How did this film start? Did you have specific themes and ideas that you were looking to explore, and then it developed from that, or do you start with specific characters and develop the story from there?
VAN DORMAEL: I made a short film in ‘82, called È Pericoloso Sporgersi, and it was a 12-minute story of a boy who had two lives, one where he went on the train with his father and one where he stayed in the station with his mom. When I went back to that idea, I realized that, after one bifurcation there was another bifurcation, and then another bifurcation. The complexity of what makes a choice impossible is perhaps because, every time you make a choice, there is an infinity of possibilities. If you make the other choice, there is also an infinity of possibilities. When you have the feeling of making a free choice, is it really free, or is it because of my fears or because of my background or culture? When I fall in love, I don’t know why I fall in love, I just know that I am in love. I can’t fall in love with a door or a telephone, so where is the freedom in the choice? Is the freedom just in saying yes to a person without knowing why? That is a question of complexity.
There is a big difference between storytelling and being alive. Those are the two things that I prefer in life – telling stories and being alive. In stories, everything has to have clear consequences and everything has to focus to the end. Everything at the end will give meaning to everything that precedes. In my own life, the consequences of the choices I’ve made aren’t always very clear. The most beautiful things are sometimes not totally truthful, and the end will not give more meaning to everything that precedes. So, the writing was about how to speak about the absence of story in life, and to tell it in a way where it looks like a story. Instead of focusing on the end, it’s more close to a video game where everything is going in all directions, at the same time. That’s the reason why the script took so much time to write. I had to invent the structure, differently from everything I’ve done before.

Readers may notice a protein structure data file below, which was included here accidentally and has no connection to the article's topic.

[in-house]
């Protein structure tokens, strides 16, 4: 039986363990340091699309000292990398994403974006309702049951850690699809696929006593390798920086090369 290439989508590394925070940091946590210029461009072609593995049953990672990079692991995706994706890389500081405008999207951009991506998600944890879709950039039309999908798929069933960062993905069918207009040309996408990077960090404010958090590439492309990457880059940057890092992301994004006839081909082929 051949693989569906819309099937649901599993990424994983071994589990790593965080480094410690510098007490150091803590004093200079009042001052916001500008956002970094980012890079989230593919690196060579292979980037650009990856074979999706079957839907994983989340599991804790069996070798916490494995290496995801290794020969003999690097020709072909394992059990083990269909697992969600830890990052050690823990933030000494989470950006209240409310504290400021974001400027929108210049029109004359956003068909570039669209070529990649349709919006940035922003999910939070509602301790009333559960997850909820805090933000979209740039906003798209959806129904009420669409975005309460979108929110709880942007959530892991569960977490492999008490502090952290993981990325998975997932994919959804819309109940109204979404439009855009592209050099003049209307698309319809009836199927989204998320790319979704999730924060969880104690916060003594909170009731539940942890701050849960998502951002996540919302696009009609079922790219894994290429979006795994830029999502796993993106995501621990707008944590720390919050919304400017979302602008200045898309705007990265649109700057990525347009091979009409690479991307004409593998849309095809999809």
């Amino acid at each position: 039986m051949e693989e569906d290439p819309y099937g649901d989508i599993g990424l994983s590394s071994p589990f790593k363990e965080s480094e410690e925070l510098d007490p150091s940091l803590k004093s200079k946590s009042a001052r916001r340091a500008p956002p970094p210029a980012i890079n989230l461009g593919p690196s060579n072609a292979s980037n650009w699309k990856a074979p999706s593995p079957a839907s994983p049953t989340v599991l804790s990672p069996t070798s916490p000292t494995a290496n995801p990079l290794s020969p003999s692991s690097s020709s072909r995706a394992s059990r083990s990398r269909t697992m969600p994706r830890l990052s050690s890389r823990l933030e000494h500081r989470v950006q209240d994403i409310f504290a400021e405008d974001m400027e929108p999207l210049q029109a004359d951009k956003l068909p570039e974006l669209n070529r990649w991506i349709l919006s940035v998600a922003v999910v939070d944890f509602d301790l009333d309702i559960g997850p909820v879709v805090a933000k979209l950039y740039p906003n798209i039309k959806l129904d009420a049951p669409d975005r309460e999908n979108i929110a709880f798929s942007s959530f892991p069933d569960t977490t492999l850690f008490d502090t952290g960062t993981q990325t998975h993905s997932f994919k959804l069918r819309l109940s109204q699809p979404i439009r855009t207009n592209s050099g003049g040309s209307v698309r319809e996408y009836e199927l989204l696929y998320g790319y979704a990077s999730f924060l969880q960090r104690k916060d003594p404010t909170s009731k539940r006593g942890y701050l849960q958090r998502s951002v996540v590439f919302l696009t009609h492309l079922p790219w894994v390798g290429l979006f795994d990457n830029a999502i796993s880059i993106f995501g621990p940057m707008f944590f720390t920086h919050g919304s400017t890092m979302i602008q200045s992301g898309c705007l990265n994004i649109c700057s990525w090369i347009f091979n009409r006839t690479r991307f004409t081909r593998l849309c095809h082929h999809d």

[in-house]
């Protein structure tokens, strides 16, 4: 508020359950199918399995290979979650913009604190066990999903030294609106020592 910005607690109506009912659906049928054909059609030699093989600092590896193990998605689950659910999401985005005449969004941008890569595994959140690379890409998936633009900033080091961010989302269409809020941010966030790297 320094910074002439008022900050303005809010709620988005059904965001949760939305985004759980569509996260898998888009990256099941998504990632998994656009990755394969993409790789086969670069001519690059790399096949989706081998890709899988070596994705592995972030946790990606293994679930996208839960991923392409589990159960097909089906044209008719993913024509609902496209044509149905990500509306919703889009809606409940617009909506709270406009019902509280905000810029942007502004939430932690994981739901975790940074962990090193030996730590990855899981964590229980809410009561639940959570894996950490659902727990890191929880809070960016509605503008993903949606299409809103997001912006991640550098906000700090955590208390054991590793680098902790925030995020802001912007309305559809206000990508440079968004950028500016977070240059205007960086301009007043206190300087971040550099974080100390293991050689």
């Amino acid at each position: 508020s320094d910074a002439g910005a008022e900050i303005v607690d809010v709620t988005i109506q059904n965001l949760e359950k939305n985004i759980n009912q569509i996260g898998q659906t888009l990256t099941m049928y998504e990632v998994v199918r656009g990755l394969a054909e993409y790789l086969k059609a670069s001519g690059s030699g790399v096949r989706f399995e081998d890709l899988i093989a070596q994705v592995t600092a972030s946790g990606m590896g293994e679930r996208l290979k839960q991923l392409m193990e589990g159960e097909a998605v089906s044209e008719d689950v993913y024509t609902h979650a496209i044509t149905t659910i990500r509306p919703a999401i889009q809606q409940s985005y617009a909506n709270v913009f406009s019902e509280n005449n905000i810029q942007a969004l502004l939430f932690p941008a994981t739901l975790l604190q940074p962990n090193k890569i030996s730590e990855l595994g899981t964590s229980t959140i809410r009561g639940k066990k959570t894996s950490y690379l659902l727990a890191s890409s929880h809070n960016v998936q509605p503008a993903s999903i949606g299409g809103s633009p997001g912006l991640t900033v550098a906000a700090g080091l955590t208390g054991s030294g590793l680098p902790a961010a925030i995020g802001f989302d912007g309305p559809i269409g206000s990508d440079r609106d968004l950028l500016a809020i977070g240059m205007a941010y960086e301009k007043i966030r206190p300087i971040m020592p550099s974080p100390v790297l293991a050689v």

When it takes so many years of your life to write, direct and put the movie together, were there ever any moments where you thought you should just move onto something else, or were you determined to make this film, no matter how long it ultimately took to make?